Verizon will throttle repeat offenders in anti-piracy effort

Verizon customers suspected of copyright infringement will be warned, then their access slowed, in a plan under the Copyright Alert System

By Jared Newman, PC World |  Networking, piracy, Verizon

Verizon home Internet subscribers may get slapped with slower speeds for downloading too much pirated content and ignoring warnings to stop.

The company revealed its anti-piracy plans during a panel discussion in New York, TorrentFreak reports. The plans are part of a joint effort by Internet service providers and media companies, known as the Copyright Alert System, to warn and in some cases punish repeat offenders.

Under Verizon's approach, users suspected of copyright infringement first receive notifications by e-mail, telling them their accounts have been flagged. After two of those warnings, users then see a pop-up when they access the Internet, requiring them to confirm that they've read the message.

If infringement continues beyond the fourth warning, Verizon says it will significantly reduce the user's download speeds. However, the throttling is only temporary; speeds should go back to normal after a few days. Under the Copyright Alert System, subscribers who believe they're innocent can call for an independent review in exchange for a $35 filing fee.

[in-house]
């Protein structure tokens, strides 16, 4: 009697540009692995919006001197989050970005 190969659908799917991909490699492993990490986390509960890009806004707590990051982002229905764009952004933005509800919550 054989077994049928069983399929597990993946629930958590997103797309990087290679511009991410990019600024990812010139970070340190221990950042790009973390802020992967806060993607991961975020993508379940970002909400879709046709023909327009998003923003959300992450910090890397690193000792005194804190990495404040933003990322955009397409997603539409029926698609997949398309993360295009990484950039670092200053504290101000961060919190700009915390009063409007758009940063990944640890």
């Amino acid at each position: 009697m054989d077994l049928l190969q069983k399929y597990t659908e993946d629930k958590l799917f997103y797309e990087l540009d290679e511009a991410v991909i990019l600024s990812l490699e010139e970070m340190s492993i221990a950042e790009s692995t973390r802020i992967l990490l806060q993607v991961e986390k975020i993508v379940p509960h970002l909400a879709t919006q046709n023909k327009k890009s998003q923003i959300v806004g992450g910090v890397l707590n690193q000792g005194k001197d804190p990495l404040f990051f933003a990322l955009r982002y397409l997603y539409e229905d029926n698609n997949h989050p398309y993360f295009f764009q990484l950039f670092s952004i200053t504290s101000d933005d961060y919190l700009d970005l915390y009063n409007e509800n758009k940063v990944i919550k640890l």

Other ISPs plan campaigns

So far, few ISPs have been forthcoming about how they'll enforce the Copyright Alert System. When I reached out to AT&T, Cablevision, Comcast, Time Warner Cable, and Verizon for details last month, only Time Warner provided answers.

Time Warner's system will be similar to Verizon's through the first four warnings. But instead of throttling repeat offenders, the company will disconnect users until they call Time Warner. "The suspension is just to get you to pick up the phone so you can listen to us preach about copyright infringement," spokesperson Alex Dudley told me at the time.

AT&T's approach, meanwhile, has been outlined in leaked training documents. The documents claim that with the fourth and fifth warnings, users who try to reach certain Websites will instead be rerouted to an educational page, where they'll have to take a brief tutorial on copyright laws.

AT&T's documents also note that after the fifth warning, content owners can get a court order to identify repeat offenders, and may take legal action. That's the case with all ISPs who participate in the Copyright Alert System.


Originally published on PC World |  Click here to read the original story.
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